Chapel Dog Helps Connect, Comfort People
by U.S. Air Force Jason Wilkinson 502nd Air Base Wing Public Affairs
November 7, 2021
Maverick possesses a charisma most people would be envious of, and it is easy to imagine him as the center of attention in most social situations.
Maverick is a Siberian Husky who functions as the chapel dog for the 502nd Air Base Wing Chaplain Corps and is owned and handled by Tech. Sgt. Karen Pasay-an, the non-commissioned officer in charge of installation ministries at Joint Base San Antonio. As a chapel dog, he is part mascot, motivator, and therapy dog.
Maverick, a Siberian Husky who functions as the chapel dog for the 502nd Air Base Wing Chaplain Corps, poses with his handler, Tech. Sgt. Karen Pasay-an, the noncommissioned officer in charge of Installation Ministries at the Gateway Chapel, Oct. 12, 2021, Joint Base San Antonio - Lackland, Texas. (U.S. Air Force photo by Jason Wilkinson 502nd Air Base Wing Public Affairs)
“He opens up a lot of doors of communication,” Pasay-an said. “There’s a clear difference when I interact with Maverick, and when I don’t have him.”
Pasay-an says people often tell her that seeing Maverick is one of the best parts of their day. The trainees in particular enjoy seeing him on the track during their physical training.
“I’ve had some of them tell me they passed their PT test because of Maverick,” Pasay-an said.
And while PT motivation is great, Maverick’s real talent is putting people at ease, whether that is during routine visits from the chaplain, or when his presence is requested during a counseling session.
“I think animals are able to tap into people’s emotions, and into certain things they may be going through that we don’t see at the surface level,” said Pasay-an. “Maverick can tell when they are distressed, and I think that aids in the healing.”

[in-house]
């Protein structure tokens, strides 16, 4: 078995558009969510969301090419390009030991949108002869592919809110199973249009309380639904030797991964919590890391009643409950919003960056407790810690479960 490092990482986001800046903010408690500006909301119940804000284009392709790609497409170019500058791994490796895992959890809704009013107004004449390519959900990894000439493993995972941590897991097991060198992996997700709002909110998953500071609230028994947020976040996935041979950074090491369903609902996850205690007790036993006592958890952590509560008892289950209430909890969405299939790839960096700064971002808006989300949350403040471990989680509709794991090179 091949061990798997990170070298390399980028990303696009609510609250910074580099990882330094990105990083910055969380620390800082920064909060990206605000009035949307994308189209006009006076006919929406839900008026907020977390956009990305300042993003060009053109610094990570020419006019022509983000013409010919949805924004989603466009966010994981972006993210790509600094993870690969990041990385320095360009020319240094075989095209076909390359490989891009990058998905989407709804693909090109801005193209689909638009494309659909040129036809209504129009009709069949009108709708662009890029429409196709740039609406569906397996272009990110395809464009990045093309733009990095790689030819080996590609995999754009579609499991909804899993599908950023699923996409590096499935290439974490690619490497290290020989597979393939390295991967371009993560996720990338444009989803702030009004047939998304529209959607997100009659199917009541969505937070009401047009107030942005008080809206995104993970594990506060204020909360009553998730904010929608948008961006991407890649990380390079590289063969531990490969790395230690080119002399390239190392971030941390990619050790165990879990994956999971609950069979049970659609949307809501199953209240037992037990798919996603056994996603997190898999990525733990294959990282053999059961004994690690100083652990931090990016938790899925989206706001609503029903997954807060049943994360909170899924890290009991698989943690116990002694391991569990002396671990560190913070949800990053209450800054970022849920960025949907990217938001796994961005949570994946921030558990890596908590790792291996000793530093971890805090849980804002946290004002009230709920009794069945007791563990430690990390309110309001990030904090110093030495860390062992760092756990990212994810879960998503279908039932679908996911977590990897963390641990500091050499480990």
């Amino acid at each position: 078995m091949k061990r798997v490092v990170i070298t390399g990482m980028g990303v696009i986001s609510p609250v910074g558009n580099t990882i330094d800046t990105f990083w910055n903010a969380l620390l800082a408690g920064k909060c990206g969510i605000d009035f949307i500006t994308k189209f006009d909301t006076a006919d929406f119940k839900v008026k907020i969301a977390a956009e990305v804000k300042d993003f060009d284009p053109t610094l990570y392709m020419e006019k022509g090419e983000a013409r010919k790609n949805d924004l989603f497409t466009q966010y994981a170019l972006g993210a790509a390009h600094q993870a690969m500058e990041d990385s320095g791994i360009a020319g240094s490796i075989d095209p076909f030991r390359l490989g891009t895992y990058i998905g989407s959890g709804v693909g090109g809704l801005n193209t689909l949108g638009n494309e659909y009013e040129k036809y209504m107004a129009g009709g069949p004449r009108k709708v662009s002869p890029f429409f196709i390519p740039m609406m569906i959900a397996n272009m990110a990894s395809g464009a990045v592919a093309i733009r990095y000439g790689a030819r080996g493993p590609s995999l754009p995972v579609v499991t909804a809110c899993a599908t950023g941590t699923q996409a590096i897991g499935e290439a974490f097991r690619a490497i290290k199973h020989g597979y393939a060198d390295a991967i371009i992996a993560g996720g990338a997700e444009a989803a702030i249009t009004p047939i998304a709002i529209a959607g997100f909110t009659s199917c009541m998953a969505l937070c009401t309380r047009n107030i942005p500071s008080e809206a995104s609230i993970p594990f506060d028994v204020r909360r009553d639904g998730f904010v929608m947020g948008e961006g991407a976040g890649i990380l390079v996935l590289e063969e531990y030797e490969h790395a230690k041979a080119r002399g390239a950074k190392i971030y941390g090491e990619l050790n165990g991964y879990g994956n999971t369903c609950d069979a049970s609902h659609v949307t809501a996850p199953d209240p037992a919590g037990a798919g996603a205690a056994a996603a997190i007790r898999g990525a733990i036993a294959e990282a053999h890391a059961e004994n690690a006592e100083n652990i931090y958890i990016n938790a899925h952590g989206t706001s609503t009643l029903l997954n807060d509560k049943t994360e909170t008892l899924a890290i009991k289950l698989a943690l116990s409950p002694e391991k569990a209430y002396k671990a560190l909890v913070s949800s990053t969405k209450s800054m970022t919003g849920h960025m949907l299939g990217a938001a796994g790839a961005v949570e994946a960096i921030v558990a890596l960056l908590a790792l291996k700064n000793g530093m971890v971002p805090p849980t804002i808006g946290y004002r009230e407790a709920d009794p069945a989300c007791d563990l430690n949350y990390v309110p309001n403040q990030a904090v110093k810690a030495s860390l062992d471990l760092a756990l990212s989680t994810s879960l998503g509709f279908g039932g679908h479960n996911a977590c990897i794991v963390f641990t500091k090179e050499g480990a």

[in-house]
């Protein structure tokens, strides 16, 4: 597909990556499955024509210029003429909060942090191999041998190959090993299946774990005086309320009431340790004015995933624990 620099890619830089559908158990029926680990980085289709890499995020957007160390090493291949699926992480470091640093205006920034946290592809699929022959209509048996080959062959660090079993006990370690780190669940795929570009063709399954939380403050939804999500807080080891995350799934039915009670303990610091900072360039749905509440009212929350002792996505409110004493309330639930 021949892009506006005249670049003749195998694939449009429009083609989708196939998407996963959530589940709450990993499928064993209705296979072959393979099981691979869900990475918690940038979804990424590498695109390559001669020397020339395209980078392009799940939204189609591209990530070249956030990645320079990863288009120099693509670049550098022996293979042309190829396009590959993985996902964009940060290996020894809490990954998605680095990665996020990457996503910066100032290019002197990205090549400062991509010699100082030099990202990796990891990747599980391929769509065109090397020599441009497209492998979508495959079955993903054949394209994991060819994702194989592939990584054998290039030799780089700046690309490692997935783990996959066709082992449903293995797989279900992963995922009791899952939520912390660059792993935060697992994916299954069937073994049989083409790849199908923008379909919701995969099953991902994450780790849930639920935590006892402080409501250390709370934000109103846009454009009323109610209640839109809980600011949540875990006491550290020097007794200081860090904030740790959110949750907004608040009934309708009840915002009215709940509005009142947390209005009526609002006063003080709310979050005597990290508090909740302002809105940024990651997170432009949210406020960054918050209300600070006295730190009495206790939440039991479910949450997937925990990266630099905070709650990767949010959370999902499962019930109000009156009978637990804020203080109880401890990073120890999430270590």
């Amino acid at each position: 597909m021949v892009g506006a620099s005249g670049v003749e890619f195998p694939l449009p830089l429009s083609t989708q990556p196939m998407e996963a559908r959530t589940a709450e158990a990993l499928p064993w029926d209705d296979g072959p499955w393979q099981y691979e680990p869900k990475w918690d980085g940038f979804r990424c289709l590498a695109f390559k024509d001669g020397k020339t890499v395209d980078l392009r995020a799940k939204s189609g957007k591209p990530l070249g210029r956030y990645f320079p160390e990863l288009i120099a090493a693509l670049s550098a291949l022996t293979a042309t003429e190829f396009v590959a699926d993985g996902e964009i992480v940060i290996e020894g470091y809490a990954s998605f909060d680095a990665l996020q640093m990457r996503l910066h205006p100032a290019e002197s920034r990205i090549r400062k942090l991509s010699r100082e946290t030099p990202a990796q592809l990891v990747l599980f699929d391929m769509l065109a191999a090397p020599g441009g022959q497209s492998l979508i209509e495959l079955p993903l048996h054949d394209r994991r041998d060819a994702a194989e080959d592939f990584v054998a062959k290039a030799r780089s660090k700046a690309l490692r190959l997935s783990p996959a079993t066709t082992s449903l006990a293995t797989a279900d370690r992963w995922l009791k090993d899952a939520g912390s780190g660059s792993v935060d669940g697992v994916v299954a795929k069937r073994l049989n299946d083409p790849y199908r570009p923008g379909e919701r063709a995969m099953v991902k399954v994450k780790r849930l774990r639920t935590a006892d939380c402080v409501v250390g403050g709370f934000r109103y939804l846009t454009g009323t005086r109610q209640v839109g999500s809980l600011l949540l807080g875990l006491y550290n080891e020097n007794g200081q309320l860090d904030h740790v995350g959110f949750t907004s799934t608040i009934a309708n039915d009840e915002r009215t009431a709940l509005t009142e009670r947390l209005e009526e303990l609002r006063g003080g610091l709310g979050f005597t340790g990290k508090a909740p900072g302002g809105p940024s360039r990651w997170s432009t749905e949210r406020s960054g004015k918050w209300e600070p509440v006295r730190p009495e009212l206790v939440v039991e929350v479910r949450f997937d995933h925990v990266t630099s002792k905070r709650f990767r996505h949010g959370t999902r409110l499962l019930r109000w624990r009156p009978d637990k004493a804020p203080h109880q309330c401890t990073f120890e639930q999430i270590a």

Maverick wasn’t always a chapel dog, but Pasay-an quickly saw his potential.
“When he was about a year old, I would take him to work in my old career field, vehicle operations,” she said. “I noticed that he was very good with folks, especially children, so I started training him to interact with more people.”
Despite being around 65 pounds, Maverick is gentle with others and likes meeting new people. Pasay-an put him in therapy training where he received his therapy dog certification.
When she changed career fields and came into the Chaplain Corps, she thought he might be helpful when interacting with and counseling others. She spoke to leadership, and they thought it sounded like a good idea.
“I’ve talked to numerous chaplains about the chapel dog program and they said this is absolutely one of the greatest ways to make connections with members,” Pasay-an said.
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